Given the CDC’s inept handling of the situation to date, this is not a pretty picture. Companies are cancelling travel and mandating telecommuting. This will likely result in a productivity loss, which hurts profits. Consider the hourly workers out there who don’t have the luxury of staying home if they feel like a cold is coming on. They won’t stay home until sick enough that they are already spreading the virus. Their lower gasoline bills won’t make up for the lack of wages and new found medical expenses.


Taken together, these are the reasons why the markets are panicking.


What can be done? Note that this is not a 2008 style systemic banking crisis and the Fed has already lowered rates to provide liquidity. Expect rates to go back to the post-2008 level of about zero. That fact alone is absurd, but it’s now reality. 30-year mortgage rates are down to about 3.25% already. Consider refinancing.


As widely noted, the virus doesn’t care about interest rates. Helping the economy itself is tricky, especially since we can’t even measure the impact yet. Congress has never passed stimulus without having some idea what is needed. Will unemployment go from 3.5% to 4%...or to 6%? There’s a big difference in what each scenario requires. Expect the usual political infighting about who gets what tax breaks. If it were up to me, helping hourly workers feel financially stable enough to stay home and seek care would go a long way toward slowing spread of the disease. This is especially true since hourly workers tend to be exposed to large numbers of people- think restaurant and food prep workers, baristas, and clerks/cashiers of all types. This should be economic (and public health) priority #1. As for a proposed payroll tax break, hourly workers won’t be helped at all if they aren’t putting the hours in, neither will the newly unemployed. Further, exactly what good will many forms of stimulus be when people are much less likely to go out and spend it?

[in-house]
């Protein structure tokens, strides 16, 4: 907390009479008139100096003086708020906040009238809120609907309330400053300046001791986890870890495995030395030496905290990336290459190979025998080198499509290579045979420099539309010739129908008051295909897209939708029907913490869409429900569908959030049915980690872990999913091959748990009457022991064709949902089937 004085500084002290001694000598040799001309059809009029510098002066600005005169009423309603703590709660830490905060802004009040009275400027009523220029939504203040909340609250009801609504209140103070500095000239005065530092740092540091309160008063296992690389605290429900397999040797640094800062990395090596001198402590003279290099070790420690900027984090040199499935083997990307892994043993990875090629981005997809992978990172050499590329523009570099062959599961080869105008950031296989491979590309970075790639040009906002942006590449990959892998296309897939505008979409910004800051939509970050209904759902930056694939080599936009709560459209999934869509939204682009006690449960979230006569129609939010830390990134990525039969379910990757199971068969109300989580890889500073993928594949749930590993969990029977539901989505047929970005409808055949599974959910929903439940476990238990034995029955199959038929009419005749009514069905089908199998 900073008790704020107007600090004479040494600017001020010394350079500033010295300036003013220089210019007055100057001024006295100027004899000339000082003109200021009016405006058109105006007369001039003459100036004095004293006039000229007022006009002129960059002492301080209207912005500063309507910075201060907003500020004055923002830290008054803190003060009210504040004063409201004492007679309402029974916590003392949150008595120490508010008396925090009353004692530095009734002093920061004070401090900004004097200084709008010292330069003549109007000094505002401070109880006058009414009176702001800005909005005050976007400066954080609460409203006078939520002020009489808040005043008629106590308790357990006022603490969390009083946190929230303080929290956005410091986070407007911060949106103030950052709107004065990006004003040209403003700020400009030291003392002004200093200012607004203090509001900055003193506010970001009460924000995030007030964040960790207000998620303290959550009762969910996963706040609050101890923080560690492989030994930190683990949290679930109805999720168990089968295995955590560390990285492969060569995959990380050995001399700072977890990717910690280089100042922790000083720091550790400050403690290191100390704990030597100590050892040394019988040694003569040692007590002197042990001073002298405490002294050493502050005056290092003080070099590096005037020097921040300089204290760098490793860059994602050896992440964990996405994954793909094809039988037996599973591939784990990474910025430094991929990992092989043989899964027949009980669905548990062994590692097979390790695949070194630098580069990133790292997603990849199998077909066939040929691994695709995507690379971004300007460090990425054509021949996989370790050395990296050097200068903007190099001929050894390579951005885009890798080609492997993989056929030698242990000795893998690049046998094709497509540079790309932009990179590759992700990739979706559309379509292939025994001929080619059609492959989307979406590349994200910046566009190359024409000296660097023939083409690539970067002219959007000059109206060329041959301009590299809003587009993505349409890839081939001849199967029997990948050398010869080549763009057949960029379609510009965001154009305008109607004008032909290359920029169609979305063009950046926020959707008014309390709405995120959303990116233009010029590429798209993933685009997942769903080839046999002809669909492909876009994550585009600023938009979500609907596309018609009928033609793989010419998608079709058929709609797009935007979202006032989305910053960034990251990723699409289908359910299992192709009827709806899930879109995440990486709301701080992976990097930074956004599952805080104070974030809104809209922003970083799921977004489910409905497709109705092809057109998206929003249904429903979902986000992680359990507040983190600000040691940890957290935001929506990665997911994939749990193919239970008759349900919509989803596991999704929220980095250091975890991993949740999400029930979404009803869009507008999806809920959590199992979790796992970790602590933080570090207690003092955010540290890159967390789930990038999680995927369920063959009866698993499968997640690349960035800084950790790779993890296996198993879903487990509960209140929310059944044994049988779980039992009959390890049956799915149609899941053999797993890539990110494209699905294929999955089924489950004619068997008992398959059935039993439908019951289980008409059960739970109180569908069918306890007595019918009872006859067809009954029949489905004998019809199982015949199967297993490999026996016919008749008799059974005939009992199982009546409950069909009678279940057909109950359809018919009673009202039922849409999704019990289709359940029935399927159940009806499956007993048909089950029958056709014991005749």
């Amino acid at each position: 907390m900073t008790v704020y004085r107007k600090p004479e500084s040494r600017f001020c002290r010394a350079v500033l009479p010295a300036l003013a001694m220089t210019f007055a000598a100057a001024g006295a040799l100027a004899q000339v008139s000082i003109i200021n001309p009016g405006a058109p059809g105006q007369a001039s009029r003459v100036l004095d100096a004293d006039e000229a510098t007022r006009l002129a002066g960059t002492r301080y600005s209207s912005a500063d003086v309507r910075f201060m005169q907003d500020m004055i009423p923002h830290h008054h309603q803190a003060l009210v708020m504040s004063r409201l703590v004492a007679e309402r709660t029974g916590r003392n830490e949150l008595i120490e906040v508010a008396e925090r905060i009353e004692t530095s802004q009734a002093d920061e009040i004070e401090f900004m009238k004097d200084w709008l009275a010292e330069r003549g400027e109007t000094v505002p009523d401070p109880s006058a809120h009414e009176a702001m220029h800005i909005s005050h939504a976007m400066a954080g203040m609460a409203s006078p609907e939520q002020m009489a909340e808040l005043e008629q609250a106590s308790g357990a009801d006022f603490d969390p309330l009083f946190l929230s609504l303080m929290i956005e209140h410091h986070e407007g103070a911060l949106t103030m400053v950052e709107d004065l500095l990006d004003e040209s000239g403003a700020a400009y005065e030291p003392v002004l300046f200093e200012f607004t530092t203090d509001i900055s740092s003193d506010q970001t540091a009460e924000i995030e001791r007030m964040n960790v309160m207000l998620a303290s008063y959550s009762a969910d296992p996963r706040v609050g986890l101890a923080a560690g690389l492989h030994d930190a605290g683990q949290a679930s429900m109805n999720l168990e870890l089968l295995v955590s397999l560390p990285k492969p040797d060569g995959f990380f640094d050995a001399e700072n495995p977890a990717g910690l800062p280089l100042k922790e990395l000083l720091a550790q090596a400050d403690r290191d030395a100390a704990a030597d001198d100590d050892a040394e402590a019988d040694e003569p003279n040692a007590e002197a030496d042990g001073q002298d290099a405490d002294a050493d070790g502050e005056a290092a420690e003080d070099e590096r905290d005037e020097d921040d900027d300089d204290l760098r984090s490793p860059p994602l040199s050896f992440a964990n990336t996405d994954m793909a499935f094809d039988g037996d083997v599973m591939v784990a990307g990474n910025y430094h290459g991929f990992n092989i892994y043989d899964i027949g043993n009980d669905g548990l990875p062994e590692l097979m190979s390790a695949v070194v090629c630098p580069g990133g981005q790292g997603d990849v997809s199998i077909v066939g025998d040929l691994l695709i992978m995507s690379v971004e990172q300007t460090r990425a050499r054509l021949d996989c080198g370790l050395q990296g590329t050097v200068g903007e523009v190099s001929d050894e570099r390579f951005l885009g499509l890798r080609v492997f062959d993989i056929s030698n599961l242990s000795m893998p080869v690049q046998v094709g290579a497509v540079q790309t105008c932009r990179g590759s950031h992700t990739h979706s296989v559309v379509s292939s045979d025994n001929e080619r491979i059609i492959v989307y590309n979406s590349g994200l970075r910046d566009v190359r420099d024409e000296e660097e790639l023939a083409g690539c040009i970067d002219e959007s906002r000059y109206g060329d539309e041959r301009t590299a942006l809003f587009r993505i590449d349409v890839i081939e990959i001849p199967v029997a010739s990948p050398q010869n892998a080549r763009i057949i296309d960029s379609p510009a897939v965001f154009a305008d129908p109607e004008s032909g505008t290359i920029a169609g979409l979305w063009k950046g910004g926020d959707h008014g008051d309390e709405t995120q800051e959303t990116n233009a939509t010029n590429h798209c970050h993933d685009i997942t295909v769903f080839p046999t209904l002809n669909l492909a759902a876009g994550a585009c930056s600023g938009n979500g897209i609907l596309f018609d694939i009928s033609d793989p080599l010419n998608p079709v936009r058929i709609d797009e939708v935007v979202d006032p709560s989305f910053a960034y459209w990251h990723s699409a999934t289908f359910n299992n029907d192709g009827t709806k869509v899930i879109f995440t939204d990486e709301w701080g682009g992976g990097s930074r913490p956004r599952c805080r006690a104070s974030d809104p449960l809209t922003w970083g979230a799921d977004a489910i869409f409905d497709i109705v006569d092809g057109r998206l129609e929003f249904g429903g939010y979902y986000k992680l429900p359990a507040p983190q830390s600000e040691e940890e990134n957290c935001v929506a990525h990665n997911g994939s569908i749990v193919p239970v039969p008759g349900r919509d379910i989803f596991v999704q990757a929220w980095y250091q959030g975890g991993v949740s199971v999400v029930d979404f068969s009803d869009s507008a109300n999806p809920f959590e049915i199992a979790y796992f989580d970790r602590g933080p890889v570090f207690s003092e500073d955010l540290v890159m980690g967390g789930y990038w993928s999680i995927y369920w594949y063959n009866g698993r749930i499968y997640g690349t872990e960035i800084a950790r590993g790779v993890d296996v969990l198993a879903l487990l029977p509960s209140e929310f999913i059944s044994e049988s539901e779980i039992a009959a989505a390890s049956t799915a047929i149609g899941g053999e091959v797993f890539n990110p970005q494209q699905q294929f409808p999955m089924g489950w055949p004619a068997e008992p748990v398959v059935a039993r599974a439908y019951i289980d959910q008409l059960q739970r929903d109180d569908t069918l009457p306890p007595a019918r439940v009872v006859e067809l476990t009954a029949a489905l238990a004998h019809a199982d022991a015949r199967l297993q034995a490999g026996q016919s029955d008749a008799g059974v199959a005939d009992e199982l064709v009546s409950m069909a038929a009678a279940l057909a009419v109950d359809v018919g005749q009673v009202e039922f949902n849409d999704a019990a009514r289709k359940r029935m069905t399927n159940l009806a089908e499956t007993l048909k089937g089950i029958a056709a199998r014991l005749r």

As for the markets, they will stabilize when unknowns become a little less so. When testing is eventually performed widely so that a realistic gauge of disease spread is known; when Washington recognizes it has a serious role to play; when some sense of how the virus will impact consumer behavior is known, markets will relax somewhat. Markets are in a constant process of assigning a price or value to securities which represent a series of expected future cash flows. Consider the P/E ratio at its core- it’s difficult for the market to put a price (“P”) on an “E” (earnings) if they can’t reasonably estimate the E. In short, when markets get enough information to make an educated estimate of how things are playing out, they will stabilize. Stocks may already be lower than necessary or they may not have adjusted enough.


My assessment is that markets will continue to wildly gyrate for some time- but not always down. I expect the economy to slow and feel recessionary for the rest of the year unless/until we see the growth in number of cases slow or an immaterial impact on consumer behavior.


*Even the seasonal flu numbers above are generalizations. It varies season to season. From research, flu inflections hit in the range of 5% to 20% of the population. Several experts suggest 40-60% of the population may contract the virus.